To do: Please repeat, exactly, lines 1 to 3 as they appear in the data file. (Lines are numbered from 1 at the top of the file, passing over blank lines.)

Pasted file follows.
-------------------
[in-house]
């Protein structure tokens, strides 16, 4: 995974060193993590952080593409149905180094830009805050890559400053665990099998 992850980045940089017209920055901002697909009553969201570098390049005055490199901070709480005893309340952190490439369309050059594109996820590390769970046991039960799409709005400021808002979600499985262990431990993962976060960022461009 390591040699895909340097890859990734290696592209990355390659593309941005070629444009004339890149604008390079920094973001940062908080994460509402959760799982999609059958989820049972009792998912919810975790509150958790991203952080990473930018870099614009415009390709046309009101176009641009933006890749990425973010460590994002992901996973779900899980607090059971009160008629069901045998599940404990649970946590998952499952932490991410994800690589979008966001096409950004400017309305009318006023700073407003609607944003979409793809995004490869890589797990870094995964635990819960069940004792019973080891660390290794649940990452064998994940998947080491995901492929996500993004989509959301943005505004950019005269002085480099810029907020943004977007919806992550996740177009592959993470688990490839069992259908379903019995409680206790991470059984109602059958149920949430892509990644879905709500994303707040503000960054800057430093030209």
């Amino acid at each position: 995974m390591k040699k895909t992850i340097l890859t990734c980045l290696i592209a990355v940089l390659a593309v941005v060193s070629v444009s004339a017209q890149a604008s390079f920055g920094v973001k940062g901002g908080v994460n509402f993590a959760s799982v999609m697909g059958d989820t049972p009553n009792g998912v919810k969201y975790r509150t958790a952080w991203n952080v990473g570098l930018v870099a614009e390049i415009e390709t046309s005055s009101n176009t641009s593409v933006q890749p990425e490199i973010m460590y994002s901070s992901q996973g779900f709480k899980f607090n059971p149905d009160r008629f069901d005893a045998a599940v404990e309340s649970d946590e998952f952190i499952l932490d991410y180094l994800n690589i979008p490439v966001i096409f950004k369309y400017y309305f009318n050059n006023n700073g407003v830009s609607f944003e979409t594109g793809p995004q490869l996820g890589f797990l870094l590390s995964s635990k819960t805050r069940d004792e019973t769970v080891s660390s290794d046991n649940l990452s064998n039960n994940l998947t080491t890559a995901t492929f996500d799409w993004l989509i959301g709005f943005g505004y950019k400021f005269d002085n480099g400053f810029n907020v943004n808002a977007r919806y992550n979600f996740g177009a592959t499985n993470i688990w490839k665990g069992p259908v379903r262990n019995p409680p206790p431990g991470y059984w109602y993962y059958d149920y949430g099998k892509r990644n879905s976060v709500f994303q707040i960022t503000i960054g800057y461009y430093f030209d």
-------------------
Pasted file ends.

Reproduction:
[in-house]
């Protein structure tokens, strides 16, 4: 995974060193993590952080593409149905180094830009805050890559400053665990099998 992850980045940089017209920055901002697909009553969201570098390049005055490199901070709480005893309340952190490439369309050059594109996820590390769970046991039960799409709005400021808002979600499985262990431990993962976060960022461009 390591040699895909340097890859990734290696592209990355390659593309941005070629444009004339890149604008390079920094973001940062908080994460509402959760799982999609059958989820049972009792998912919810975790509150958790991203952080990473930018870099614009415009390709046309009101176009641009933006890749990425973010460590994002992901996973779900899980607090059971009160008629069901045998599940404990649970946590998952499952932490991410994800690589979008966001096409950004400017309305009318006023700073407003609607944003979409793809995004490869890589797990870094995964635990819960069940004792019973080891660390290794649940990452064998994940998947080491995901492929996500993004989509959301943005505004950019005269002085480099810029907020943004977007919806992550996740177009592959993470688990490839069992259908379903019995409680206790991470059984109602059958149920949430892509990644879905709500994303707040503000960054800057430093030209």
């Amino acid at each position: 995974m390591k040699k895909t992850i340097l890859t990734c980045l290696i592209a990355v940089l390659a593309v941005v060193s070629v444009s004339a017209q890149a604008s390079f920055g920094v973001k940062g901002g908080v994460n509402f993590a959760s799982v999609m697909g059958d989820t049972p009553n009792g998912v919810k969201y975790r509150t958790a952080w991203n952080v990473g570098l930018v870099a614009e390049i415009e390709t046309s005055s009101n176009t641009s593409v933006q890749p990425e490199i973010m460590y994002s901070s992901q996973g779900f709480k899980f607090n059971p149905d009160r008629f069901d005893a045998a599940v404990e309340s649970d946590e998952f952190i499952l932490d991410y180094l994800n690589i979008p490439v966001i096409f950004k369309y400017y309305f009318n050059n006023n700073g407003v830009s609607f944003e979409t594109g793809p995004q490869l996820g890589f797990l870094l590390s995964s635990k819960t805050r069940d004792e019973t769970v080891s660390s290794d046991n649940l990452s064998n039960n994940l998947t080491t890559a995901t492929f996500d799409w993004l989509i959301g709005f943005g505004y950019k400021f005269d002085n480099g400053f810029n907020v943004n808002a977007r919806y992550n979600f996740g177009a592959t499985n993470i688990w490839k665990g069992p259908v379903r262990n019995p409680p206790p431990g991470y059984w109602y993962y059958d149920y949430g099998k892509r990644n879905s976060v709500f994303q707040i960022t503000i960054g800057y461009y430093f030209d």